State schools chief feels heat
Four years ago, the Washington state teachers union tried to replace Terry Bergeson as superintendent of public instruction by enticing...
The Associated Press
Four years ago, the Washington state teachers union tried to replace Terry Bergeson as superintendent of public instruction by enticing a well-liked and well-known former superintendent to come out of retirement and run again. Judith Billings didn't make it past the primary.
The union is trying a more subtle ouster campaign this time around.
A few weeks ago, the Washington Education Association (WEA) sent a confidential memo to each of its local leaders with instructions about how they can play their part in defeating Bergeson, their former president.
In a copy obtained by The Associated Press, local union leaders are told to convene a meeting and get their membership to pass a resolution evaluating Bergeson's job performance.
A "sample" two-page statement was included in the document. It focuses on the Washington Assessment of Student Learning (WASL), its impact on graduation rates and unfairness of the test to special-education students, those learning English and members of minority groups.
The confidential memo makes a literary reference, comparing Bergeson to the villain in the Harry Potter series.
"For those of you who have been saying, 'When is WEA going to do something about she who shall not be named?' ... this is your chance to work it ... to put your favorite organizing bag o' tricks to the test," the document says.
WEA spokesman Rich Wood confirmed that the union had sent such a document to its local leaders and added that 35 locals already have passed resolutions.
WEA President Mary Linquist said the union would be working hard to get new leadership at the state Office of Superintendent of Public Education.
"We did not support Dr. Bergeson four years ago. There was a high level of concern about her leadership at that time. In the past four years, that concern has only become heightened," Linquist said.
A second strategy apparently involves encouraging more than one person to run against the three-term incumbent, in hopes of splitting the primary vote enough to force the top two candidates into the general election. This would give the WEA and other critics more time to make their case against Bergeson.
The 12-year incumbent said she tried her best not to run for re-election this year. She searched for a candidate who "didn't carry the same baggage" but came up empty.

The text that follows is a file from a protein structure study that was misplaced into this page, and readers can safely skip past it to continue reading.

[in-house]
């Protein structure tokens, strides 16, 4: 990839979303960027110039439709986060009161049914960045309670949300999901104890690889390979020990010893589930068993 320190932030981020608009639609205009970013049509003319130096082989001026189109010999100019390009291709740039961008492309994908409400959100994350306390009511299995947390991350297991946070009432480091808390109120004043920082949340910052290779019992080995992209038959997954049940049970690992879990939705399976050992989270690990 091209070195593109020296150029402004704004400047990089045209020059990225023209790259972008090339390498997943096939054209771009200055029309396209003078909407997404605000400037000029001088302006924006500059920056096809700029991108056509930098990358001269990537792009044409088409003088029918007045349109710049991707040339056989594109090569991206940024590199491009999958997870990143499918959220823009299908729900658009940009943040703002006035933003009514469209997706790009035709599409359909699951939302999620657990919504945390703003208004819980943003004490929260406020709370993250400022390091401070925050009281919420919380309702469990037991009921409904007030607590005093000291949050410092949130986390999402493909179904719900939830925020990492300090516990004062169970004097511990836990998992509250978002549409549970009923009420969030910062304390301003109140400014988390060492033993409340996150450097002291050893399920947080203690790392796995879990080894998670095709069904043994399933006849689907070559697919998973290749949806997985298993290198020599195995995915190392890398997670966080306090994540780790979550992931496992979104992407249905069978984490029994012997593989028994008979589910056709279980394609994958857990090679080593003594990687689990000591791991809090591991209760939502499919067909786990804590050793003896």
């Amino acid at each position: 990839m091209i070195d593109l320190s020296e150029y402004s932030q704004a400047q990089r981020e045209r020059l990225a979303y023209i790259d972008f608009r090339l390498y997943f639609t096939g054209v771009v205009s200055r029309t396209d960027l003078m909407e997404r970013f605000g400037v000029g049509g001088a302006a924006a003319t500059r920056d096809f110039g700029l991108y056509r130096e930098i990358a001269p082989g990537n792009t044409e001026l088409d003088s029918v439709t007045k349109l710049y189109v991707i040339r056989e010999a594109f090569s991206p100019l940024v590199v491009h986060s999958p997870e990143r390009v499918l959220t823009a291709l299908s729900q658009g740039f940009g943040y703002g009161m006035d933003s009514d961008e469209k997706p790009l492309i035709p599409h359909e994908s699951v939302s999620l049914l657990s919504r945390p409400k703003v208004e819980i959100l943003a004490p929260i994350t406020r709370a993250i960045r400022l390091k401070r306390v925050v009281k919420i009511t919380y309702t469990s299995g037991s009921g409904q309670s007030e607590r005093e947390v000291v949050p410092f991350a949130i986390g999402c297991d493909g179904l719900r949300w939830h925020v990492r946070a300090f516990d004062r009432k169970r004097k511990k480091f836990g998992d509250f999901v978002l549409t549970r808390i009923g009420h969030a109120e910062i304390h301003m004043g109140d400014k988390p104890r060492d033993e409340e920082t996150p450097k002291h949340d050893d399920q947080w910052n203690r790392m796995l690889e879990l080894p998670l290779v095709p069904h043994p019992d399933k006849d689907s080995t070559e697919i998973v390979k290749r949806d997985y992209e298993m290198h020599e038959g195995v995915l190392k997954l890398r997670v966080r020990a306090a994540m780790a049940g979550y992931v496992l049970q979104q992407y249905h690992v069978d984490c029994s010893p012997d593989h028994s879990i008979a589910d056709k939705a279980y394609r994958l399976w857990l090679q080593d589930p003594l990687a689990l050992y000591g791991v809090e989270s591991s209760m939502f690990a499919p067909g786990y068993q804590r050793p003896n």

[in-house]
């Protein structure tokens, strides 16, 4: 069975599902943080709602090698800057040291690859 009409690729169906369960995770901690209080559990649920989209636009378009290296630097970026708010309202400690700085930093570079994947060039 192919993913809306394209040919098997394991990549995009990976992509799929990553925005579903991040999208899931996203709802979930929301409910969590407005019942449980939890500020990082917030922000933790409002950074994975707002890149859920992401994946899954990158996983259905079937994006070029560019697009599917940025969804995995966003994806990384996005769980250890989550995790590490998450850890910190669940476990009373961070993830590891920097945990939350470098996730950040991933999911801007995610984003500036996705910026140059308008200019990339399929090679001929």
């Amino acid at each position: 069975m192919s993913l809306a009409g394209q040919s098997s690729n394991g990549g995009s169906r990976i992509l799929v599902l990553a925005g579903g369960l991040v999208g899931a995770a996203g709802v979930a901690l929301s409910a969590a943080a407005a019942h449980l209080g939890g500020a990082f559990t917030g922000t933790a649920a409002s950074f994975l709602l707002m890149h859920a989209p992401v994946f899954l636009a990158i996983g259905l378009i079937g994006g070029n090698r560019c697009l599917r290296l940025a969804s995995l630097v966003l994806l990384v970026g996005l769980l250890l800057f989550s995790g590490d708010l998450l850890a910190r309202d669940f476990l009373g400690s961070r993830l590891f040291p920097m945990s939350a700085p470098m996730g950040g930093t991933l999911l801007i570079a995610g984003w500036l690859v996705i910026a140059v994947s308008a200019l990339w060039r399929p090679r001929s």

That's something she has in common with her opponents.
Rich Semler, who has the WEA's endorsement, said he has never had any aspirations for elected office. He was getting ready to retire as superintendent of the Richland School District.
Randy Dorn, who briefly entered the race for superintendent in 1996 but dropped out when Bergeson decided to run, said he put off announcing his campaign this time because he was hoping someone else would step forward. Even though he didn't get the WEA's endorsement, he said the union has encouraged him to stay in the race.
Bergeson said it's a job nobody wants because the challenges are great and the criticism is loud.
Both Semler and Dorn are adding to the volume this year, which will mostly be about the WASL.
"I understand why teachers are frustrated," Bergeson said. But she notes that she didn't pass No Child Left Behind, the federal law that mandates statewide testing in nearly every grade.
The biggest challenge of the next few years is going to be fixing the way the state pays for education, says Bergeson.
Property-tax revenues are down, fuel costs are skyrocketing and health-care expenses continue to rise. School districts across the state are cutting their budgets and laying off teachers.
The state gets about $500,000 in federal dollars for meeting the requirements of No Child Left Behind.
Bergeson said now is not the time to take a brave political stance and jeopardize that money.
She hopes a new administration in Washington, D.C., will be ready to revise No Child Left Behind in a meaningful way.
Dorn, a former legislator, teacher and principal, is executive director of the Public School Employees of Washington, which represents about 26,000 school workers who are not teachers. He argues that Bergeson's unwavering commitment to the WASL has lost her the respect of educators, parents and other government officials.
The WASL issue
While the superintendent of public instruction does not have the authority to abolish the WASL, the schools chief can guide lawmakers and the governor toward that action, Dorn said.
Gov. Christine Gregoire continues to support the reading and writing parts of WASL as a graduation requirement but has agreed to delay the science requirement and eventually replace the math WASL with end-of-course exams.
Her opponent for re-election, Republican Dino Rossi, "agrees that the WASL is a flawed test, but he supports the need for a standardized test that establishes clear standards and demands accountability," said campaign spokeswoman Jill Strait.
Semler also would like to say goodbye to the WASL, arguing that it costs too much, takes weeks away from regular classwork and isn't a good way to diagnose how students are doing.
Semler has been superintendent of the 10,000-student Richland School District in Eastern Washington for nearly 11 years.
Two other minor candidates also have entered the race: Don Hansler, a retired teacher who ran for governor four years ago and got 1 percent of the vote; and David Blomstrom, who has run unsuccessfully for the Seattle School Board three times and twice before for superintendent of public instruction.
Copyright © 2008 The Seattle Times Company
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